August 11

“I sit in meditation on the matrices and punches of the Doves Press fount of type, and revolve in my mind whether I should destroy them in my lifetime, dedicate them to the purpose of the Press, and to the River upon whose shore the Press has lived and worked.”

Thus reads the entry for August 11, 1912 in the Journal of T.J. Cobden-Sanderson. The decision of the distinguished private press printer to destroy the matrices and punches was eventually carried out, inciting a public quarrel between Cobden-Sanderson and Emery Walker, his partner in the operation of the Doves Press. It had been a legal agreement between the two men that the types should go to the partner who survived the other, but Cobden-Sanderson, whose eccentricities were remarkable, apparently could not stand the thought of his types being used by any other hand but his own. In 191 1 he had written his will into his Journal:

“To the bed of the River Thames, the river on whose banks I have printed all my books, I bequeath The Doves Press Fount of Type—the punches, the matrices, and the type in use at the time of my death, and may the river in its tides and flow pass over them to and from the great sea for ever and for ever, or until its tides and flow for ever cease; then may they share the fate of all the world, and pass from change to change for ever upon the Tides of Time, untouched of other use and all else.”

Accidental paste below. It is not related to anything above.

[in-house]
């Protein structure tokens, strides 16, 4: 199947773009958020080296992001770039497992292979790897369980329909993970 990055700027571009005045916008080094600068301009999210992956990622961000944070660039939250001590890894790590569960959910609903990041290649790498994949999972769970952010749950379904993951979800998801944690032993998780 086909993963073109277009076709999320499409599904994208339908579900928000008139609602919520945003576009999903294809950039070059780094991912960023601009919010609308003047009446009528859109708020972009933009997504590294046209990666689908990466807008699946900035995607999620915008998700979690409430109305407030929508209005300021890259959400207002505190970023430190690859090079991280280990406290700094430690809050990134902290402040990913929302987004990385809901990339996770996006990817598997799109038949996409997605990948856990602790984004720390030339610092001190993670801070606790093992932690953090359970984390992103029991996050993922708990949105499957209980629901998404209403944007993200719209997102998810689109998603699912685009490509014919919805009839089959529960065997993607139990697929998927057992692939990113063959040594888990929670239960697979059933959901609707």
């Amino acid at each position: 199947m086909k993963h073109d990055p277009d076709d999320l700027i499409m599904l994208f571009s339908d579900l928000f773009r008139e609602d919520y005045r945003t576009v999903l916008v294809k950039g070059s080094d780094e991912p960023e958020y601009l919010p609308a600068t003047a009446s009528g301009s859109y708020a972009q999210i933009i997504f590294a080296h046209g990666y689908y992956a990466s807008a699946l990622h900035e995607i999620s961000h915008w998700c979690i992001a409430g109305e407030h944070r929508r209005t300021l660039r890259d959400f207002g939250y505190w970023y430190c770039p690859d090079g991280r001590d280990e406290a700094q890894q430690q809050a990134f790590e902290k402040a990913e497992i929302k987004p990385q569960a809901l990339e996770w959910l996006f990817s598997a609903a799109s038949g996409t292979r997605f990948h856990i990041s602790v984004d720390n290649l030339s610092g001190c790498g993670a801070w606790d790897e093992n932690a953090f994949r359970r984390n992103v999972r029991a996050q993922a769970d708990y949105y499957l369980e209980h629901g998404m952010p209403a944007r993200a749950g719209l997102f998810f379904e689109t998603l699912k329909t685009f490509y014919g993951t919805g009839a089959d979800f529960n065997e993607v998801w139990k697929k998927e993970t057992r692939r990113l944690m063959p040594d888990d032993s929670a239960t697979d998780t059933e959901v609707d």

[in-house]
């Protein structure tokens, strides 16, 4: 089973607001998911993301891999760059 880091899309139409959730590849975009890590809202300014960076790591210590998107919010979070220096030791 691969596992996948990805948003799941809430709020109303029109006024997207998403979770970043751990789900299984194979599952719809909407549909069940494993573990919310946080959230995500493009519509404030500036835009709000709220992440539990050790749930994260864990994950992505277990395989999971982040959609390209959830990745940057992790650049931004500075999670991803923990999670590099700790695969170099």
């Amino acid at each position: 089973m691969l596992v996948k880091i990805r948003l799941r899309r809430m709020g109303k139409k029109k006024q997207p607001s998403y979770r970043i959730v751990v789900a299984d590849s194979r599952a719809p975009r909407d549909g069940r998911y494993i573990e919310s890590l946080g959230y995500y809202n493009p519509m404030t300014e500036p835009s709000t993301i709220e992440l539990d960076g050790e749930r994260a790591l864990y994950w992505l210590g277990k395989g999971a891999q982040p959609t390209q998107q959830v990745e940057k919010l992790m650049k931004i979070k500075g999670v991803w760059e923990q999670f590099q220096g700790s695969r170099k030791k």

Will Ransom in his sympathetic work on the famous private presses, Kelmscott, Doves, and Ashendene, writes that the destruction of the Doves Press type “was the most dramatic and intensely emotional event in the private press movement!’ It certainly was most controversial, with the friends of both principals taking sides and relieving their feelings in letters to the editor of The Times, none of which deterred Cobden-Sanderson from what he believed to be his duty.

Writing in his Journal at midnight on August 31, 1916, he stated: “The Doves Press type was designed after that of Jenson; this evening I began its destruction. I threw three pages into the Thames from Hammersmith Bridge. I had gone for a stroll on the Mall, when it occurred to me that it was a suitable night and time; so I went indoors, and taking first one page and then two, succeeded in destroying three. I will go on until I have destroyed the whole of it.”

The entries in the Journal throughout the balance of the year became increasingly incoherent. At one time Cobden-Sanderson misjudged his aim and the type landed upon a ledge of the bridge. “The tide is ebbing,” he wrote that evening, “and there it will remain all the night. Will the flow of the tide lift it off? I doubt it. But there it is, and now out of my reach. I aimed, and missed the bed. My idea was magnificent; the act ridiculous.”

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